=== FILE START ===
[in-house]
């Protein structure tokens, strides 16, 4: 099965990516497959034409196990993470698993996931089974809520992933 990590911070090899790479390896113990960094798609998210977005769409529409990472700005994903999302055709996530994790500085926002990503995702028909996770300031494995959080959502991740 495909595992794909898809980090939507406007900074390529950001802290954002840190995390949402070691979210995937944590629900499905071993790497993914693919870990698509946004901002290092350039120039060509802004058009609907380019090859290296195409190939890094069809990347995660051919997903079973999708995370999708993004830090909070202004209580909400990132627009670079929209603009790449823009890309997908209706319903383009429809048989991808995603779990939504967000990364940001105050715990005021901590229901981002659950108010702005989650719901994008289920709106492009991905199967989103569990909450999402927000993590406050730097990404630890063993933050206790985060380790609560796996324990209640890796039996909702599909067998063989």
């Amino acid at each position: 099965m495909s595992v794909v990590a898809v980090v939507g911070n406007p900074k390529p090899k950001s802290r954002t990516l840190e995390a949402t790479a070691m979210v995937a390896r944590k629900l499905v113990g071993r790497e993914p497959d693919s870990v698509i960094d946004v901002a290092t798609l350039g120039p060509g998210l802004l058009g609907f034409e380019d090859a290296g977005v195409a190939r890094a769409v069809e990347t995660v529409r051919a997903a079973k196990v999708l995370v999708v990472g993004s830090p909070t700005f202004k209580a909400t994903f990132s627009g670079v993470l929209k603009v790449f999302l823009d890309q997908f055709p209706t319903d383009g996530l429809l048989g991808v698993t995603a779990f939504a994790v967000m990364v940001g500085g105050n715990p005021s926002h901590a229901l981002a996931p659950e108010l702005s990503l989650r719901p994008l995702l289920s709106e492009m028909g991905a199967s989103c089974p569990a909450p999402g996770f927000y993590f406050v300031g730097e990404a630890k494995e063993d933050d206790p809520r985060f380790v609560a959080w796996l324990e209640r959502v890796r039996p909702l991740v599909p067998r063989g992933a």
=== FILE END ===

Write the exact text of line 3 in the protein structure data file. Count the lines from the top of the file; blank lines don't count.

């Amino acid at each position: 099965m495909s595992v794909v990590a898809v980090v939507g911070n406007p900074k390529p090899k950001s802290r954002t990516l840190e995390a949402t790479a070691m979210v995937a390896r944590k629900l499905v113990g071993r790497e993914p497959d693919s870990v698509i960094d946004v901002a290092t798609l350039g120039p060509g998210l802004l058009g609907f034409e380019d090859a290296g977005v195409a190939r890094a769409v069809e990347t995660v529409r051919a997903a079973k196990v999708l995370v999708v990472g993004s830090p909070t700005f202004k209580a909400t994903f990132s627009g670079v993470l929209k603009v790449f999302l823009d890309q997908f055709p209706t319903d383009g996530l429809l048989g991808v698993t995603a779990f939504a994790v967000m990364v940001g500085g105050n715990p005021s926002h901590a229901l981002a996931p659950e108010l702005s990503l989650r719901p994008l995702l289920s709106e492009m028909g991905a199967s989103c089974p569990a909450p999402g996770f927000y993590f406050v300031g730097e990404a630890k494995e063993d933050d206790p809520r985060f380790v609560a959080w796996l324990e209640r959502v890796r039996p909702l991740v599909p067998r063989g992933a």